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Commemorating Lanxi’s Patriot Cao Juren
Post Time: 08/08/2018

 

Cao Juren (1900-1972) is a renowned figure of 20th century China in literary, media, and academic circles. Born in Jiangfan Village, Meijiang, Lanxi, he later graduated from Zhejiang First Normal College. In 1922, Cao went to Shanghai to teach at Jinan University, Fudan University, and other colleges. In the early 1930s, he became chief editor of the magazines Roar of Surf and Grain in Ear. After the outbreak of the Second Sino-Japanese War, he served as a war correspondent. He was the first to report the victory of the Battle of Tai’erzhuang1 and disclose the truth of the South Anhui Incident2 internationally. In 1939, he founded Righteousness Daily. 1950, he went to Hong Kong as a special correspondent of Nanyang Business Daily based in Singapore. 1958, he revealed an inside story on the Battle of Kinmen3 to an international audience. After he moved to Hong Kong, he returned to mainland China several times in support of the reunification of Taiwan. He wrote and read voraciously his entire life, authoring more than 100 books.

Forty-six years ago, Cao Juren passed away in Macao. Zhou Enlai, then Premier of China, personally drafted the inscription for his tombstone.

 

An Unfortunate Marriage

In the spring of 1915, Cao Juren met a young girl named Wang Chuncui in Yucai School. She remained in his mind ever after. One year later, as he wished, the two’s parents arranged an engagement between them. When he graduated from First Normal College in Zhejiang, they held a big wedding ceremony.

In 1922, the couple was separated for job reasons. They decided to write in the same red silk notebook and mail it back and forth to each other. They named the small notebook Heart and Soul.

Unfortunately for Wang, in the fall of 1934, Cao Juren fell in love with a female student, Deng Keyun, in Shanghai. When Wang found out, she wanted a divorce. In 1938, Cao and Deng married in Wuhan. At the time, Wang was in Lanxi alone, devoted to rural education. Although Cao and Wang separated, they kept in contact and maintained a close relationship.

 

Surf Roars

In 1931, Cao Juren founded the Roar of Surf magazine, and co-founded Grain in Ear with Xu Maoyong. In the spirit of social criticism, their articles satirized the authorities in a provocative style. The latter magazine later had great influence in the left-wing literary circle.

1940, Chiang Ching-kuo asked Cao to help manage the New Gannan Newspaper. At the very beginning of his new position, Cao proposed to reinvent the paper Righteousness Daily. He then made reforms and increased the paper’s sales from just 4000 to above 10,000 per day.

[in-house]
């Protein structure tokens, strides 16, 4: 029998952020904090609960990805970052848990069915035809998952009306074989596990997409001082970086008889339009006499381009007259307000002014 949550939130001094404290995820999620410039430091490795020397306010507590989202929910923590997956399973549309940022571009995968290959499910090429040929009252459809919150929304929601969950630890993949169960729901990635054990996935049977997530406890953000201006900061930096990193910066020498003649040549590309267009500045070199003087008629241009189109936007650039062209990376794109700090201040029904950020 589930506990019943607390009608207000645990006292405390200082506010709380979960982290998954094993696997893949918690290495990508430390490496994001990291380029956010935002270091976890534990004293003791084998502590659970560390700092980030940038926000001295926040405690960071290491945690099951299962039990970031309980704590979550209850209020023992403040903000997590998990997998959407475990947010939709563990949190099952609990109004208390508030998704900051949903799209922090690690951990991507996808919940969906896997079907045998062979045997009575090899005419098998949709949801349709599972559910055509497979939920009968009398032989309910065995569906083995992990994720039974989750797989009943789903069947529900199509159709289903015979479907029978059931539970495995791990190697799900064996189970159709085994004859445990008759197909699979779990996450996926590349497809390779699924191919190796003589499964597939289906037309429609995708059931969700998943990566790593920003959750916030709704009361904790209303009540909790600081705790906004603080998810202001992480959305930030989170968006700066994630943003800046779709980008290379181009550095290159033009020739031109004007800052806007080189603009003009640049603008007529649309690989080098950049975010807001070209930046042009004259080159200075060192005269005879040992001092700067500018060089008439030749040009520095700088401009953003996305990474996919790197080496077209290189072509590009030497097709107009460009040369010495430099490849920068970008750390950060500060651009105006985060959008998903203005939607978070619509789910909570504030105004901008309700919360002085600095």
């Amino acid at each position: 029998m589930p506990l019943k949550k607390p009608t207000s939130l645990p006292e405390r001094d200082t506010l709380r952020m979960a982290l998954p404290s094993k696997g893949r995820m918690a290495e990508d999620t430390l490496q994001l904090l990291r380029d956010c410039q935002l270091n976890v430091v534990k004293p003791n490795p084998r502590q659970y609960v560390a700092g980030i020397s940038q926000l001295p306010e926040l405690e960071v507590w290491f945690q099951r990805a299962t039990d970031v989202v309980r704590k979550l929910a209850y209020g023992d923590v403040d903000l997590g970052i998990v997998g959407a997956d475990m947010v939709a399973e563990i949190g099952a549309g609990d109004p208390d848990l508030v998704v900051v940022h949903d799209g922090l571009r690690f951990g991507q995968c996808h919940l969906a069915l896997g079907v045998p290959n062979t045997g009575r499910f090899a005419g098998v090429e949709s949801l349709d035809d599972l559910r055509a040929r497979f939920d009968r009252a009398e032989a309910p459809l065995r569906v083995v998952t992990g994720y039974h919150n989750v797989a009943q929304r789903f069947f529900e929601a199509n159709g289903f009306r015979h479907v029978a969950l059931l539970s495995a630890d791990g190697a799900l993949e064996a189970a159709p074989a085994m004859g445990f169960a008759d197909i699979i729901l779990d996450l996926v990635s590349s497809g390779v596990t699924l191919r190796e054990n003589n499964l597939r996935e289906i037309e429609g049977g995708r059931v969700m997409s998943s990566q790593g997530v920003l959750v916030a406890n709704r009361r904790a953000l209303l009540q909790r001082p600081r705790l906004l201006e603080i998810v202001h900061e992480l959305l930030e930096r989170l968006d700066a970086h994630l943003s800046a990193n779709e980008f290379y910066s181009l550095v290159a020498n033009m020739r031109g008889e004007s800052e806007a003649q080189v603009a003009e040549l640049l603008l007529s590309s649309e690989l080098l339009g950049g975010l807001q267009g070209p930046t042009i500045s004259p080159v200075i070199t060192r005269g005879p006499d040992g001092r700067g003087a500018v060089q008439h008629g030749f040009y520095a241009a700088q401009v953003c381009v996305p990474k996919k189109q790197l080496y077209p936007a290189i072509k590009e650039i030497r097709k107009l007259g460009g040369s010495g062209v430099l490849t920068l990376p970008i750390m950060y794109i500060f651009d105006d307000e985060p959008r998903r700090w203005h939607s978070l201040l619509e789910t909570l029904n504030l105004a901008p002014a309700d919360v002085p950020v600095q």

Cao was also a biographer who strived to tell the truth. He examined every hero from his own perspective, not looking up to them nor looking down on them. He authored Chiang Ching-kuo’s Biography, Lu Xun’s Biography, Jiang Baili’s Biography, and more.

 

His Pen as a Weapon

After the Marco Polo Bridge Incident4 occurred in 1937, followed by the Battle of Shanghai5, Cao got out of his study and became a war correspondent as a famous writer and scholar. He wrote newsletters in the battlefields until the end of the war, when China proclaimed victory. Since he experienced the war personally, Cao edited and published the History of Sino-Japanese War in Paintings in 1947. It displayed criminal evidence of Japanese aggression against China, as well as heroic deeds of Chinese people. It was one of the first history books in China on the Second Sino-Japanese War with full and accurate historic data alongside unique and original opinions.

 

Bridging the Strait

On the eve of the victory of the Communists in the Chinese Civil War, Cao had been sent tickets to Taiwan for his entire family. But Cao decided to stay in Shanghai. In July of 1950, he went to Hong Kong alone. According to relevant literature, Cao established stable communication with Beijing in 1956 and maintained it thereafter.

In letters left in his desk to his younger brother Cao Yi and first wife Wang, there were details concerning the peaceful reunification of Taiwan and mainland China. Cao had been working for the cause until the last breath of his life.

1972, Cao Juren died of an illness in Kiang Wu Hospital in Macao. Premier Zhou Enlai wrote the inscription of his tombstone: “The tomb of patriotic Mr. Cao Juren,” the conclusion of his great life.  (By Jin Xiao, translated by Lin Yuqin, edited by Kendra Fiddler)

 

Source text:

jhwq.gov.cn/yhjw_1630/wgrzjh_1632/201807/t20180724_2568521_1.html

 

 

Translator’s notes:

1. The first major victory for Chinese in the war. It happened in 1938.

2. Also known as New Fourth Army Incident. It happened in 1941 and was the end of real cooperation between the Nationalists and Communists of China.

3. A battle fought over Kinmen in the Taiwan Strait during the Chinese Civil War in 1949. CPC failed to take Taiwan, losing the battle.

4. An incident that happened on July 7, 1937. It was considered an official declaration of war.

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